We expected Nintendo to make a console announcement this year, but we didn't anticipate that it would be a reborn NES.
Nintendo's beloved, formative console will get a rebirth of sorts this November with the Nintendo Classic Mini: Nintendo Entertainment System (or NES Classic Edition in the States). It's a smaller, all-in-one box that plugs into your TV with an HDMI cable and comes bundled with 30 games built right into the hardware.
And they're classics, too, by and large: nearly any of these pixel-packed entries could be someone's favourite game, and at US$60 for the whole thing, it's much cheaper than buying Virtual Console games on Wii U or 3DS, or stockpiling cartridges.
Still, there are a few notable omissions that we can't help but point out. Here's the best of what's there – and the ones we wish had made the cut.
Super Mario Bros. 3
Our pick for the #2 best Mario game of all time is also easily one of the top games found on this compact NES. It's the 2D platform-action game perfected: Nintendo took the original Super Mario Bros. template, amplified the creativity and personality, and delivered a brilliant adventure through and through.
While future side-scrolling Mario entries delivered more content and further twists, few games are as iconic or memorable as Super Mario Bros. 3. If you haven't experienced it at some point in your life (or it's been a while), put this atop your to-play list.
The Legend of Zelda
Picking which NES game deserves the most admiration feels like choosing your favourite kid, but really, The Legend of Zelda is absolutely on par with Super Mario Bros. 3. The original set the template for action role-playing adventures, and kick-started one of the greatest franchises in all of gaming.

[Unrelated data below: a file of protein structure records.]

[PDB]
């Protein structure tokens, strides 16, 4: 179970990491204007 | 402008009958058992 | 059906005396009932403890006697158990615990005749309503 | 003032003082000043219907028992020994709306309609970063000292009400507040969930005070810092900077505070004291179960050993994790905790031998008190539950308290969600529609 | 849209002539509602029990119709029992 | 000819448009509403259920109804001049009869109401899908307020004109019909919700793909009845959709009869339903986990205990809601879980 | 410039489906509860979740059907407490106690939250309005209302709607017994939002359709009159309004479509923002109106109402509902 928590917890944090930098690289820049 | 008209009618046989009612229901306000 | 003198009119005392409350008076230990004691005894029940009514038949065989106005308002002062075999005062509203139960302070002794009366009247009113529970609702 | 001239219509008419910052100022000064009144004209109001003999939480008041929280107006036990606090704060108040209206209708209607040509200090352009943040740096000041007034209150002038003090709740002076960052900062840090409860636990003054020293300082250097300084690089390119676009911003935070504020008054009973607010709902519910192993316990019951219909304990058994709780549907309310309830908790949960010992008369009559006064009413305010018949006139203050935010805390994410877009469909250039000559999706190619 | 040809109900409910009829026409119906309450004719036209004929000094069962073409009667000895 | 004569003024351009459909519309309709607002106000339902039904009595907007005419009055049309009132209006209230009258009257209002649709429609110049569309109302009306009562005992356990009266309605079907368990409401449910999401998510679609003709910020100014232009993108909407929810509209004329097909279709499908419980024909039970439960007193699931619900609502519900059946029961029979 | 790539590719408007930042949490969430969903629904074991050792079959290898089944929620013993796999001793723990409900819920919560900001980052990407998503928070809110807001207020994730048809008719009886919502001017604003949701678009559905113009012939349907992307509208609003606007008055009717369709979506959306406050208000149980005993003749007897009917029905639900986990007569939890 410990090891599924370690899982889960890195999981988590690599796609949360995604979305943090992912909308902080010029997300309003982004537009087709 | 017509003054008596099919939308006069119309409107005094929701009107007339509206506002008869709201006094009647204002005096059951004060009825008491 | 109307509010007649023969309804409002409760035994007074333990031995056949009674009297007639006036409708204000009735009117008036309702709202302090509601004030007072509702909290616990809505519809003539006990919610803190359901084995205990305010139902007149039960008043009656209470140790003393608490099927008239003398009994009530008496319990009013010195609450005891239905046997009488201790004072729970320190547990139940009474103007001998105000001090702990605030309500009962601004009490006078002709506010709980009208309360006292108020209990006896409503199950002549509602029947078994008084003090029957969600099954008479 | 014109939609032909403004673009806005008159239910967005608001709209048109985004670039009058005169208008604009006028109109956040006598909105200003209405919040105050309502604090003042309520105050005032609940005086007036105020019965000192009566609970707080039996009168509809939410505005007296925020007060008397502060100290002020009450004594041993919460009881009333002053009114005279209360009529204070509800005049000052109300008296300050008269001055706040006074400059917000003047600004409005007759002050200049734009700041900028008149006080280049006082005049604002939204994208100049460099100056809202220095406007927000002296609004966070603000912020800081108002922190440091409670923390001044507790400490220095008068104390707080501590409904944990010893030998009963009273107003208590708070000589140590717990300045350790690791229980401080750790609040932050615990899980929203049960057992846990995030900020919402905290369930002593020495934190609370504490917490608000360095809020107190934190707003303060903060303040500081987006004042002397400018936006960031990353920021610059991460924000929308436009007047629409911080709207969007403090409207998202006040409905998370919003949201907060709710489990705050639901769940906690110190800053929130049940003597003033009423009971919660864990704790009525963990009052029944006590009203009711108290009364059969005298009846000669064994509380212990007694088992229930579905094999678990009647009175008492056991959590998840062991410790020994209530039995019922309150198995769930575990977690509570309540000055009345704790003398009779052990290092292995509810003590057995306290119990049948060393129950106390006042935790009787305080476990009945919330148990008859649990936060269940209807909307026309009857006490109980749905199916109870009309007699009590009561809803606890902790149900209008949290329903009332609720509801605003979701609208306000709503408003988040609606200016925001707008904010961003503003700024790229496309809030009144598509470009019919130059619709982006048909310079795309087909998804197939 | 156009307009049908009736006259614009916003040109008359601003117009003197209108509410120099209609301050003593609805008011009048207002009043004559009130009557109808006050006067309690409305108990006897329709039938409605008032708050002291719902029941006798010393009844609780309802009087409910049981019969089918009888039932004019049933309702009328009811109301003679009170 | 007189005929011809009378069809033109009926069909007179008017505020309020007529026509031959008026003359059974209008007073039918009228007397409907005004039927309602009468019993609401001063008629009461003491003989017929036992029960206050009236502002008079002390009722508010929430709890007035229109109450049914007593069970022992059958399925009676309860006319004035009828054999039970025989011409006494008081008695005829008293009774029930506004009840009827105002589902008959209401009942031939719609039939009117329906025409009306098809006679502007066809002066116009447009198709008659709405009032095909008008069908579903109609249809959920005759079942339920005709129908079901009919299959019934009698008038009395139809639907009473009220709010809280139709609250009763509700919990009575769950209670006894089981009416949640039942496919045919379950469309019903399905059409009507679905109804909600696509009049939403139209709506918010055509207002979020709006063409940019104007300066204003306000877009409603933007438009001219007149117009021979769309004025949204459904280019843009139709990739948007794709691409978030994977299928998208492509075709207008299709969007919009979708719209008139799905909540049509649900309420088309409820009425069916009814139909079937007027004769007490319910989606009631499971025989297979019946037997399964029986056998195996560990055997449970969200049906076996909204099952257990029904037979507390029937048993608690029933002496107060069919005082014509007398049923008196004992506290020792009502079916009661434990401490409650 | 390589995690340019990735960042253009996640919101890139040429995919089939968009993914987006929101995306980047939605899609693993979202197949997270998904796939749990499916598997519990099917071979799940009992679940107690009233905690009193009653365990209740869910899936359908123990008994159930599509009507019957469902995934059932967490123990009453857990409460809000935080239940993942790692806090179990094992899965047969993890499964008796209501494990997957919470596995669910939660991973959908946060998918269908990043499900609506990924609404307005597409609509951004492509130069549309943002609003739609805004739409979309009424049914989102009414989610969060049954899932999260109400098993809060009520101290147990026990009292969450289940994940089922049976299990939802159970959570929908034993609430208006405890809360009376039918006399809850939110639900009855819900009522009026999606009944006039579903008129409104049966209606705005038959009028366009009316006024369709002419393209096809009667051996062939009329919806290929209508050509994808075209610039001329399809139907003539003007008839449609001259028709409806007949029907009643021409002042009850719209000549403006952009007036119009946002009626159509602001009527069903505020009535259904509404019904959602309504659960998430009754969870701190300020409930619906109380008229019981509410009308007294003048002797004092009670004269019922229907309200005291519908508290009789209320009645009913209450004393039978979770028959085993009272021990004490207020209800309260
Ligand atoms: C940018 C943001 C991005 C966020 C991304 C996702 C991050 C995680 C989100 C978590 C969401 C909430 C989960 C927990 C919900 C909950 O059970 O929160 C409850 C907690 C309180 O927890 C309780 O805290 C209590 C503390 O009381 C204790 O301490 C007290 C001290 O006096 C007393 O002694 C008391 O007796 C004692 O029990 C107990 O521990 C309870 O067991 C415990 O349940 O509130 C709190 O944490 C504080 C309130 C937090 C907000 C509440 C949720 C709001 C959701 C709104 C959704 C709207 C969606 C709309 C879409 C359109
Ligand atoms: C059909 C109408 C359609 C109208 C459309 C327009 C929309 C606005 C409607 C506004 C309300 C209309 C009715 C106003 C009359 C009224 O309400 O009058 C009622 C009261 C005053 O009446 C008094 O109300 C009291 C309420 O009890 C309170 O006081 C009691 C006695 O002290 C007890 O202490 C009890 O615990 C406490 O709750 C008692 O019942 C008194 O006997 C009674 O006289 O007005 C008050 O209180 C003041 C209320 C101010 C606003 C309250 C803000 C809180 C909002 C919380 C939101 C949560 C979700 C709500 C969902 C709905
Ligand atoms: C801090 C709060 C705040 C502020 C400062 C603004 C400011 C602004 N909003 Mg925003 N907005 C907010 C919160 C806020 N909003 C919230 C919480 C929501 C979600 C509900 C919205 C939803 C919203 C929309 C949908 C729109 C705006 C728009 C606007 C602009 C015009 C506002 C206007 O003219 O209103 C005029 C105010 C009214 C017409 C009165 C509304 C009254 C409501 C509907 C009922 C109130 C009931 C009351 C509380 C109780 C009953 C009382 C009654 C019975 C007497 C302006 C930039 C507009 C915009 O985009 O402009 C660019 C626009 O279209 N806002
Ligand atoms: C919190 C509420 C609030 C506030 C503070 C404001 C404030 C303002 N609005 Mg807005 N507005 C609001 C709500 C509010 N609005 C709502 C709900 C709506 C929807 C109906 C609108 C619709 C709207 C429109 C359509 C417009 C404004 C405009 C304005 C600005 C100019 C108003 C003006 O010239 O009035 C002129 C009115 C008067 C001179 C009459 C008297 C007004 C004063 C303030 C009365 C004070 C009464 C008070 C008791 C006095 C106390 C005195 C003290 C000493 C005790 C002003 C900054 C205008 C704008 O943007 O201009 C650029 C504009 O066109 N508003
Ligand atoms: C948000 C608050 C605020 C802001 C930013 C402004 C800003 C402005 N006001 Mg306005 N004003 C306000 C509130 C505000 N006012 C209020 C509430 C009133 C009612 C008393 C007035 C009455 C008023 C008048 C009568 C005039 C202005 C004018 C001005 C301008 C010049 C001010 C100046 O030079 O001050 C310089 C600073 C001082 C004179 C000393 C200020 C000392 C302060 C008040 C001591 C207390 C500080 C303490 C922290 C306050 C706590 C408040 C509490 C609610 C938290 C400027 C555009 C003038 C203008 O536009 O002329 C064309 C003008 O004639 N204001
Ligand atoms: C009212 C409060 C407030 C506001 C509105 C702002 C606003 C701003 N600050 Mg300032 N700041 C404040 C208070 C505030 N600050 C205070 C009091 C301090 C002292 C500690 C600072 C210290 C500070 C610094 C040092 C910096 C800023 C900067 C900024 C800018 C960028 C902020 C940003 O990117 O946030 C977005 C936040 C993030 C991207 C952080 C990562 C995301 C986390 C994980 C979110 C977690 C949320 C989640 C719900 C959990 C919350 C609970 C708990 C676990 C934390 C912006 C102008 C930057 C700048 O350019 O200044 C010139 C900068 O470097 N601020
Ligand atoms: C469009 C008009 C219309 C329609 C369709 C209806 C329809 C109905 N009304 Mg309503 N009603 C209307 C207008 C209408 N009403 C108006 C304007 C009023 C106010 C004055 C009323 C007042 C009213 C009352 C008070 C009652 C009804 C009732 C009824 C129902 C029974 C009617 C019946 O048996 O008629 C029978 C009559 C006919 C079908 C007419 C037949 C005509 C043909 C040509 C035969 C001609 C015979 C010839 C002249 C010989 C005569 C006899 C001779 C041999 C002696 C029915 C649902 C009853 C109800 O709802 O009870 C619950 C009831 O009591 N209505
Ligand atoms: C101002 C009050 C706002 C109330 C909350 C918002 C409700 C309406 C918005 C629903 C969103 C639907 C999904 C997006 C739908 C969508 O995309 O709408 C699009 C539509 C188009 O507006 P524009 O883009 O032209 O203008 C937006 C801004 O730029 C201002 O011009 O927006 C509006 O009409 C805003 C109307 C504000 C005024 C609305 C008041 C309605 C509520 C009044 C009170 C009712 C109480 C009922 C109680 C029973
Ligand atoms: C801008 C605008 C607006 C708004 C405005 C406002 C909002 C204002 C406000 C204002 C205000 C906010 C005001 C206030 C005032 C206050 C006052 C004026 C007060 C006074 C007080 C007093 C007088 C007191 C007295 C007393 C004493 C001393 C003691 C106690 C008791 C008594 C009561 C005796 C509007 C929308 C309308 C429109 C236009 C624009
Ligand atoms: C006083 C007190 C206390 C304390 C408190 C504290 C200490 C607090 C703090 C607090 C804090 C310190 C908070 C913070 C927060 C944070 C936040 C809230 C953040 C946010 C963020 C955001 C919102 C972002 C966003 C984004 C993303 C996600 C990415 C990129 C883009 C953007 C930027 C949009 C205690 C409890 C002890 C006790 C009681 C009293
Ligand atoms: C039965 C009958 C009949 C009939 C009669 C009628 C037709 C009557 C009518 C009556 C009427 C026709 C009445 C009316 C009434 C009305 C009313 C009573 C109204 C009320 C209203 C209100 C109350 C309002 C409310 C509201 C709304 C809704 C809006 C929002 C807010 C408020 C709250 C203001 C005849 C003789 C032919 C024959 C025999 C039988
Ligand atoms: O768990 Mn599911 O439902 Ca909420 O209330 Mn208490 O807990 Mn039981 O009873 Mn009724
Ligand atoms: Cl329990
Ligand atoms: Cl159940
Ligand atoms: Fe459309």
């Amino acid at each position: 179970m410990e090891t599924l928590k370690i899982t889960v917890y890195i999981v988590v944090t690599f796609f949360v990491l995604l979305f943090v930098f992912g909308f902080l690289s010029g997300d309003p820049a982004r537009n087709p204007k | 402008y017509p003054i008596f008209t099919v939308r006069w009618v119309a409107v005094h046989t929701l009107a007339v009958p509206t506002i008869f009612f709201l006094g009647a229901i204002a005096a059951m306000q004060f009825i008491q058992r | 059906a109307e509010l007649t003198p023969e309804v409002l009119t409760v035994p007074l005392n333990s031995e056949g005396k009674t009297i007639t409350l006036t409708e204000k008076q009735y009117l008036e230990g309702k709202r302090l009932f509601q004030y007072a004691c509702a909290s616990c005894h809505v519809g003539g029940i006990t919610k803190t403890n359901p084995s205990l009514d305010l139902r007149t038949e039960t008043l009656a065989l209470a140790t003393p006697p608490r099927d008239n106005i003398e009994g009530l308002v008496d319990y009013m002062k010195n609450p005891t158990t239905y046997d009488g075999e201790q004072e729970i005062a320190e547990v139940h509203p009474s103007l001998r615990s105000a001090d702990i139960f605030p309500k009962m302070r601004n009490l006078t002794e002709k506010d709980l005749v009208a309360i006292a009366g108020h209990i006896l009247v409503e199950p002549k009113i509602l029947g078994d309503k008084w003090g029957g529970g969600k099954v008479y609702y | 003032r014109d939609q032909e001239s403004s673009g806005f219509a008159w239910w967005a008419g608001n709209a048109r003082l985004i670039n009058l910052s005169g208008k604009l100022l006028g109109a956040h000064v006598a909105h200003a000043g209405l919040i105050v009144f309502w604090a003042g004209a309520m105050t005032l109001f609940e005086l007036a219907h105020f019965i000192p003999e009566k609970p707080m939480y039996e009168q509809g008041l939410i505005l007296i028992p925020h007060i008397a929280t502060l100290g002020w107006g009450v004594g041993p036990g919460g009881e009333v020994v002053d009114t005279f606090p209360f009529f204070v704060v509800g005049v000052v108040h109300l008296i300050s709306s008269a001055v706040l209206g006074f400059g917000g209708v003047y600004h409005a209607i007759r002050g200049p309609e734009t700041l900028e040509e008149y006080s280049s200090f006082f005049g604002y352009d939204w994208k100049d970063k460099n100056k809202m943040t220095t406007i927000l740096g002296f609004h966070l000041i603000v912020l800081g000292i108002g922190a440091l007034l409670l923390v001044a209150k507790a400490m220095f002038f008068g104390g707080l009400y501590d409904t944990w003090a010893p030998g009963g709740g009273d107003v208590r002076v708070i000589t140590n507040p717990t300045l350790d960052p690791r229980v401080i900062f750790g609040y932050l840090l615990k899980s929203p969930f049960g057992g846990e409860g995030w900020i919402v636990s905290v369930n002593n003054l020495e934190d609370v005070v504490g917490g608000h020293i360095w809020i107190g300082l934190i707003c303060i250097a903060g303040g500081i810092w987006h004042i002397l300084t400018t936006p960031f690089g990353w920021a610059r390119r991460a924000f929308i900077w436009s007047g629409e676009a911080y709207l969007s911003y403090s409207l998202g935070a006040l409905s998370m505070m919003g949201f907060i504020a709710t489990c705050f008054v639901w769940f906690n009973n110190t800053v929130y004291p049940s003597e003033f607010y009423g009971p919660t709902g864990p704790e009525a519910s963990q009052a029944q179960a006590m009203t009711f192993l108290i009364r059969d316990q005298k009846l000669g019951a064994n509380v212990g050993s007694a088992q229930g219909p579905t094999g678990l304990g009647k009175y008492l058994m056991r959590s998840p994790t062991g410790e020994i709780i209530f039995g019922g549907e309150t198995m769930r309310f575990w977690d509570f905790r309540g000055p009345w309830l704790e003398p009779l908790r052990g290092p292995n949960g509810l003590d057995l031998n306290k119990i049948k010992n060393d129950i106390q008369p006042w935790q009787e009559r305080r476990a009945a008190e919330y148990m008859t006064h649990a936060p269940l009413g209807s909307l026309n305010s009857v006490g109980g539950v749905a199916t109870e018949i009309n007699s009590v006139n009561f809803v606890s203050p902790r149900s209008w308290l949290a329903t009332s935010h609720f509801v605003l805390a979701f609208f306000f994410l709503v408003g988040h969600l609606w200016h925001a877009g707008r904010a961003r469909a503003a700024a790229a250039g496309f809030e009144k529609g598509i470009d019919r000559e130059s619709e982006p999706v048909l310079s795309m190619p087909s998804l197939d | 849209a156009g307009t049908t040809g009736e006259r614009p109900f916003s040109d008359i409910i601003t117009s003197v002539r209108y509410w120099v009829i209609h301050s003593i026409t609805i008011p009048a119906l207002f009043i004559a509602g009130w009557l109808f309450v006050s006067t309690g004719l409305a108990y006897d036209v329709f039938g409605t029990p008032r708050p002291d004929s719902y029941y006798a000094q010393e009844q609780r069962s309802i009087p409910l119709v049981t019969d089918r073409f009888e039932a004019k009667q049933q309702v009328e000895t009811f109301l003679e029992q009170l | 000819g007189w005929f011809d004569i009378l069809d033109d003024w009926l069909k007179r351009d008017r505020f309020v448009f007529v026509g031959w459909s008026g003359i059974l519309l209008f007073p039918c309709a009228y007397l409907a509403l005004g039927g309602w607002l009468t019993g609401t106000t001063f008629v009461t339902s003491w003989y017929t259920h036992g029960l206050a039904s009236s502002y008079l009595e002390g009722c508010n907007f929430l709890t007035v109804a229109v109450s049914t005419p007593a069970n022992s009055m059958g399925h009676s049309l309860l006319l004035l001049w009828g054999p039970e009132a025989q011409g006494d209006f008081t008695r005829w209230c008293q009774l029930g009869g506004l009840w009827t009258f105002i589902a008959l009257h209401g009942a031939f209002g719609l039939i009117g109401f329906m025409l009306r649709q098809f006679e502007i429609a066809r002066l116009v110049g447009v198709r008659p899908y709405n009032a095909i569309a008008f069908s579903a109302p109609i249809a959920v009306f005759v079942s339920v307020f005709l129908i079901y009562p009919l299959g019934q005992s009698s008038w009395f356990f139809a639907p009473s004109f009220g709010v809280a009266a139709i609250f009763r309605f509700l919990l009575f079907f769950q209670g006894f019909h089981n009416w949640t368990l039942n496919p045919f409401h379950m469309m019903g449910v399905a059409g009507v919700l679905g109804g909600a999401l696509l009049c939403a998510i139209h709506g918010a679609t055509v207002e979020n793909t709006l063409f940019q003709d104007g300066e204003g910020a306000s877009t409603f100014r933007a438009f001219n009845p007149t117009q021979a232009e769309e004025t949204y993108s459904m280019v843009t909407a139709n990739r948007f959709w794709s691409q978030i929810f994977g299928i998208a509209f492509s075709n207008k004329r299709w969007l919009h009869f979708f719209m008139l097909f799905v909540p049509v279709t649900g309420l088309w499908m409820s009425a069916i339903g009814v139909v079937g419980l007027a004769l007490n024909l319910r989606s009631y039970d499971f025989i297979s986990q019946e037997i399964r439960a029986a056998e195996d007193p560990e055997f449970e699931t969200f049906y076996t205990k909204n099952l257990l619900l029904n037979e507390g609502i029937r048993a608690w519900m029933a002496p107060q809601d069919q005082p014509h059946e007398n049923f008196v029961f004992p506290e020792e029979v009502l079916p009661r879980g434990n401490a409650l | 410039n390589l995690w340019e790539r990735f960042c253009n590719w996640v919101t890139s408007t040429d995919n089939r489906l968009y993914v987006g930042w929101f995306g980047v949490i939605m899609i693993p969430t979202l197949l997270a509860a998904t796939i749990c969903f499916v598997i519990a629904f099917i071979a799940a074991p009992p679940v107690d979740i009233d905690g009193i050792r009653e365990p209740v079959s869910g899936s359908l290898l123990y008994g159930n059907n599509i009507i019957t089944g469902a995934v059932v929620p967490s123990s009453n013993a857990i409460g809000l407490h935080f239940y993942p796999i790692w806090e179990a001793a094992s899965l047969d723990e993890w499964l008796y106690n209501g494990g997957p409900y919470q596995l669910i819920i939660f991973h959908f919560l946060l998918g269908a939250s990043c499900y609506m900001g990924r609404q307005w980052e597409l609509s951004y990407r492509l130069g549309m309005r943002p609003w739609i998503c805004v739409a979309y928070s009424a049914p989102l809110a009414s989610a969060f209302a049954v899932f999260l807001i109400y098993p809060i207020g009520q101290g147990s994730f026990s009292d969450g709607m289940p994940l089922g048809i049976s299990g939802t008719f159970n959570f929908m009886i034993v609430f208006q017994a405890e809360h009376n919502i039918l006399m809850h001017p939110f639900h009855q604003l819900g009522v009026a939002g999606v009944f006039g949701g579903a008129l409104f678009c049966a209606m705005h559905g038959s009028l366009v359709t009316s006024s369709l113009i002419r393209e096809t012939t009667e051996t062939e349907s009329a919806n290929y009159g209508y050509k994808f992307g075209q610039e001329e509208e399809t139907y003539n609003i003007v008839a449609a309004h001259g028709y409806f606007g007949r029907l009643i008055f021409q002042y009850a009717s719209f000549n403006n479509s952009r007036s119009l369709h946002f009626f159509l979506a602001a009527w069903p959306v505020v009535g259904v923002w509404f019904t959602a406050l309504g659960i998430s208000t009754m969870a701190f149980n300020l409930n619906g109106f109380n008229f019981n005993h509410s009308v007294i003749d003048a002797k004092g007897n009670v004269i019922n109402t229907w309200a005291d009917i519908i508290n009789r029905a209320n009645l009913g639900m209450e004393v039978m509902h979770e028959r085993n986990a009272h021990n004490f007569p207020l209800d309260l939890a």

And it totally holds up. True, the 1986 original isn't as vast or flashy as the also-essential follow-up games, but there's still a sense of mystery and wonder to the world, not to mention a serious challenge. Revisit this before playing next year's Breath of the Wild, for sure.
The King of Kong might have focused on the original arcade obsession, but Donkey Kong is just as addictive on NES. As ever, as proto-Mario (Jumpman), you'll leap over barrels and fireballs while climbing ladders to confront the titular gorilla over stealing your lady love.
It's a game of skill, memorization, and tenacity as you learn the patterns, time your jumps and movements appropriately, and try to push further and further into the stack of tough stages. Donkey Kong is a prime example of how enthralling a relatively simple game can be.
Mega Man 2
If we had to settle for only one of Capcom's six original NES entries, then we'd choose Mega Man 2. Widely considered one of the best games in the long-running action series, Mega Man 2 improved upon the design of the original in every way, and really set a lot of the template for the games that followed.
The Blue Bomber has sadly seen much less play in the last few years, but his original battles against the likes of Heat Man and Crash Man still ring true today – assuming you can deal with the intense difficulty.
While the later Super Metroid expanded its concept, gameplay, and storytelling, the original Metroid is a seminal sci-fi adventure that you can really get lost in. Perhaps literally, too, as the cavernous interconnected areas offer a lot of terrain to cover.